As a science writer with a humanities background, I believe very strongly in bringing science back into the broader culture, not setting it off as something scary or separate — which is not the equivalent of "dumbing down." Understanding the history of math and science can actually enhance learning and student comprehension. Ditto for exploring deeper questions of why something is so, the reasons behind the math and science, and for tying what one learns in class with one's own daily experiences. As I wrote in The Calculus Diaries, I did quite well in my high school math and science courses, but I still ended up with math anxiety, because I was just blindly following rules and figuring out the "tricks" — my deeper comprehension was entirely lacking. (And it's not a gender thing: Chris Mooney interviewed me recently for the Point of Inquiry podcast and admitted his experience had been similar.) The entire book is about finding math in the world around me, then building my own problem sets (with the help of the Spousal Unit), and it's also chock-full of historical and cultural references. The rigor of a math or science class should include those aspects as well.
Which is not to say we should dispense with the traditional forms of "rigor." (The book doesn't include many derivations, because there's plenty of other math books available that cover that; but it does include a "further reading" list of the resources I found most useful.) I studied classical piano as a child (from age 8 through my sophomore year of college) and I'd compare a traditional math class to practicing scales. It's absolutely essential to do those rote exercises, over and over again, no matter how tedious, because without them you will never develop the technical proficiency needed to execute a decent performance of, say, Chopin's Ballade #1. But if that's all you ever do — if you never stop to think about why you are practicing those scales, or have the chance to see them used creatively in a brilliant musical composition — you will never have a deep appreciation of music, and, more critically, you will never be able to write your own symphony some day. You need both elements. It's not either/or, any more than the problems in math and science education can be reduced to male vs. female.
"Fewer male graduates now would mean fewer scientists, engineers and entrepreneurs in the future." Well, yes, it might very well mean that — unless the girls step up and become scientists, engineers and entrepreneurs, too. You know, like Rajagopalan herself. I'm glad she's concerned about the boys, but traditionally, girls are far more likely to be pushed out of math and science fields. Why isn't she concerned about the impact of that on the number of scientists and engineers and entrepreneurs in the future? It reminds me of all the hand-wringing generated by a series of 2006 articles in the New York Times about how boys were suddenly at risk of being overtaken by the girls in academic achievement, and who will hire them/marry them then? Huh? Won't someone think of the poor emasculated boys?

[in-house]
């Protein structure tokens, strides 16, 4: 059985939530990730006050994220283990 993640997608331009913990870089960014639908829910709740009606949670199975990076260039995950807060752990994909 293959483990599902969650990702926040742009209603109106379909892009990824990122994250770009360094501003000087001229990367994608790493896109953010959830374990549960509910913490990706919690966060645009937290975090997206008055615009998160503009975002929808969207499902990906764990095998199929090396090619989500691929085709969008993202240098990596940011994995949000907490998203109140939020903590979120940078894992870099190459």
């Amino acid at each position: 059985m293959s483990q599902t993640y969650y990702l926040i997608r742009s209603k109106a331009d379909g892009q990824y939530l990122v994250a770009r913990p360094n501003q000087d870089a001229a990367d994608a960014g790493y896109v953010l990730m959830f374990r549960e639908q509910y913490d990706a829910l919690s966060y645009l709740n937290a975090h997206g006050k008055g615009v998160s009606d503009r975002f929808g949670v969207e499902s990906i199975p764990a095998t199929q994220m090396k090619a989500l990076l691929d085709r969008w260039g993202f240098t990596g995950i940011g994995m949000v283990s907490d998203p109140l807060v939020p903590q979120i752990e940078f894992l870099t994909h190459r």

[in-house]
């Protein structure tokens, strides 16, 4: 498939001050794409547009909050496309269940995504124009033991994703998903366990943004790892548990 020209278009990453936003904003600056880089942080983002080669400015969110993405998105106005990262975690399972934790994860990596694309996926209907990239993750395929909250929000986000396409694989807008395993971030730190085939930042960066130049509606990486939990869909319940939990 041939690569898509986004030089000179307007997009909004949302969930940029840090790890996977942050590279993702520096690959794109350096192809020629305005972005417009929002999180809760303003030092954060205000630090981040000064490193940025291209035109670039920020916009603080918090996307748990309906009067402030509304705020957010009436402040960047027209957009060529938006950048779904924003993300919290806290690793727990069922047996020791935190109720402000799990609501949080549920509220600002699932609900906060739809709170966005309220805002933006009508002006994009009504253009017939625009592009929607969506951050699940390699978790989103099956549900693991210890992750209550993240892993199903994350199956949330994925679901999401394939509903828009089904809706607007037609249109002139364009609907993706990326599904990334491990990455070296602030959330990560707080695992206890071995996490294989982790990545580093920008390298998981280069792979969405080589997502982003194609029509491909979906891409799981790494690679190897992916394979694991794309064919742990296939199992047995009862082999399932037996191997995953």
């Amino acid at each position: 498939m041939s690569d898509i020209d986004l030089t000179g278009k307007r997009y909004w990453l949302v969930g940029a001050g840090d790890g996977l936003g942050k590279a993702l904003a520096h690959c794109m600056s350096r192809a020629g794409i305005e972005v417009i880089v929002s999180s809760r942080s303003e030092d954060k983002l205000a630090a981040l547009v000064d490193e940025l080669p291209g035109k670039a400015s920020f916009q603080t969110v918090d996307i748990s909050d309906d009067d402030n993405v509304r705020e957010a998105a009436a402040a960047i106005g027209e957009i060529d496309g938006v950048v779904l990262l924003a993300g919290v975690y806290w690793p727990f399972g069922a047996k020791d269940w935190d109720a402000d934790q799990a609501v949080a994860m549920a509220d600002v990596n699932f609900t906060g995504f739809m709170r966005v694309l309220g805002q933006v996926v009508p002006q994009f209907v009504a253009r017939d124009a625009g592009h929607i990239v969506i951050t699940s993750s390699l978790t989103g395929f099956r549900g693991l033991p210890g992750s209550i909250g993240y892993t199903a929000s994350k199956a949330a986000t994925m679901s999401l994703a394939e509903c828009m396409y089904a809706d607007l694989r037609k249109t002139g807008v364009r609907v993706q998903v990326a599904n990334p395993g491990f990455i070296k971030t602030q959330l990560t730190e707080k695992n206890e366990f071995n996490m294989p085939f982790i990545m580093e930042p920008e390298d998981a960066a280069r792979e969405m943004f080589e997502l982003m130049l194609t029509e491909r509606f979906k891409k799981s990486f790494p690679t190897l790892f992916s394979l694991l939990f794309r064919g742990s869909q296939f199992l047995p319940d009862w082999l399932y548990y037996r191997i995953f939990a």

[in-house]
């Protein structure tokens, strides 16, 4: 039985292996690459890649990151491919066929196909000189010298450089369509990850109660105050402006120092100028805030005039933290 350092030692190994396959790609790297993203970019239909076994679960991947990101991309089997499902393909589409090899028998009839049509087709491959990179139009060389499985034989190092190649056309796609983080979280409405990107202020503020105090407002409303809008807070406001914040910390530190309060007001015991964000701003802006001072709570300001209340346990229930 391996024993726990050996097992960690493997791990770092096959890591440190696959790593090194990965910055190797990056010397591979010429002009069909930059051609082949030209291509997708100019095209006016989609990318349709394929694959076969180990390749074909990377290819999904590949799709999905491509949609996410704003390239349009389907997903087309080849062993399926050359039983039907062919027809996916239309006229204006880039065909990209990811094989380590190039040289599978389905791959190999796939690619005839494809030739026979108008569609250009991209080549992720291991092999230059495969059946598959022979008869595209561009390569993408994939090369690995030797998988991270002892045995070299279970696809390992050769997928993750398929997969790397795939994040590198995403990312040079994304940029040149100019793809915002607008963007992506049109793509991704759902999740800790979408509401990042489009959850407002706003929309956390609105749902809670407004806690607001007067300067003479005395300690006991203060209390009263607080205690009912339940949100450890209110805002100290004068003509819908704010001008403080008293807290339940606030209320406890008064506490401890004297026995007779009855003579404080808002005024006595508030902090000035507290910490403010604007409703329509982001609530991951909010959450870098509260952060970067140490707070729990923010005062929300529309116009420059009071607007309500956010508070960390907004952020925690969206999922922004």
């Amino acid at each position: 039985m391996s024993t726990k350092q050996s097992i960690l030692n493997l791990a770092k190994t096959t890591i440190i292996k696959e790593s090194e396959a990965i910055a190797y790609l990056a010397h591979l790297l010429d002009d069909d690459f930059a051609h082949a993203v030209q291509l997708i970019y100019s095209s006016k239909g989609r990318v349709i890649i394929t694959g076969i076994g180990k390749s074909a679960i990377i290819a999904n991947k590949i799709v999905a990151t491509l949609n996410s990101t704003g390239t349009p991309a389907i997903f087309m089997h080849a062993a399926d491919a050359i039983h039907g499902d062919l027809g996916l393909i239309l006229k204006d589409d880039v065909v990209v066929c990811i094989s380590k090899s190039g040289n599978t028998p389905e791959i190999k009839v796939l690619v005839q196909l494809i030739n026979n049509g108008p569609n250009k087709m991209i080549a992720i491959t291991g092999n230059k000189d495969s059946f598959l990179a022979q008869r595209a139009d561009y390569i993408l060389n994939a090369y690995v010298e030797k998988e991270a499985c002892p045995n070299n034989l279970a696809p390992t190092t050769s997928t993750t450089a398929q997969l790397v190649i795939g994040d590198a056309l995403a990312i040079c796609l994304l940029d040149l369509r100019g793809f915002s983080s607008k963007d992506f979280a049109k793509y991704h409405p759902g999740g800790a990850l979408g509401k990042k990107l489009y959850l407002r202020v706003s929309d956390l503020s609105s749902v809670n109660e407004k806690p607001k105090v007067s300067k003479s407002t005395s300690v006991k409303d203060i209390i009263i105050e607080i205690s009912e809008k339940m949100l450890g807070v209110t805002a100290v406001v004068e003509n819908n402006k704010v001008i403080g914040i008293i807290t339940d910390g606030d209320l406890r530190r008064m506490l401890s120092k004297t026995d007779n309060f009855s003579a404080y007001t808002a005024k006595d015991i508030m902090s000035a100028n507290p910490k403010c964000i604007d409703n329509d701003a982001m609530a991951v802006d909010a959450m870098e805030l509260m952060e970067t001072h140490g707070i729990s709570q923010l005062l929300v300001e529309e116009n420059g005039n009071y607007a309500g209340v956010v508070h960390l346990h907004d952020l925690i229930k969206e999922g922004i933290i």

Look, it's not that I don't care about the boys; I just don't see why they're being singled out for special concern. We need to do a better job educating all our students about math and science, steering them toward careers in those fields — regardless of gender.
So what is Rajagopalan's vision for the ideal Future Science Classroom?
"Instead of spotless science labs, how about a workshop in every school, replete with metal sheets, machinery, and Krazy Glue? Here, boys could roll up their sleeves and get down to some real work. And never mind those soot-stained hands, dirty fingernails or even the occasional bleeding finger. This is their way of learning." Um, I believe those classes used to be called "shop." They are, indeed, excellent for the kid who likes to get his — or her — hands dirty. Because once again, Rajagopalan is traffacking in gender stereotypes. But apart from that, here's where we find common ground. I just wouldn't limit it to one kind of lab. I mean, Neil Gershenfeld has had smashing success with his "fab labs" at MIT's Center for Bits and Atoms, where male and female students can play, build and create to their heart's content — learning more about math and science — and the process of math and science — than they'd ever learn in the standard curriculum. And today, the New York Times has a story about a chemistry and physics of cooking class at Harvard — a class that draws both male and female students. Let's dispense with these meaningless labels of "masculine" and "feminine" and just support any kind of hands-on activities that foster student involvement and deeper learning in math and science.
Having ragged on the poor woman for an entire blog post, I'm willing to bet that, when cornered, she'd concede at least some of the above points. She's a woman in science, after all; she can't be blind to those concerns. She also didn't have a lot of space in her Op-Ed for nuance. But it's unfortunate that the substance of her message was drowned out — for me and many other readers –by the constant harping on boyz, boyz, boyz and the gratuitous digs at "feminization."
Comics courtesy of the gifted (and sometimes NSFW) Zack Weiner, evil mastermind behind Saturday Morning Breakfast Cereal.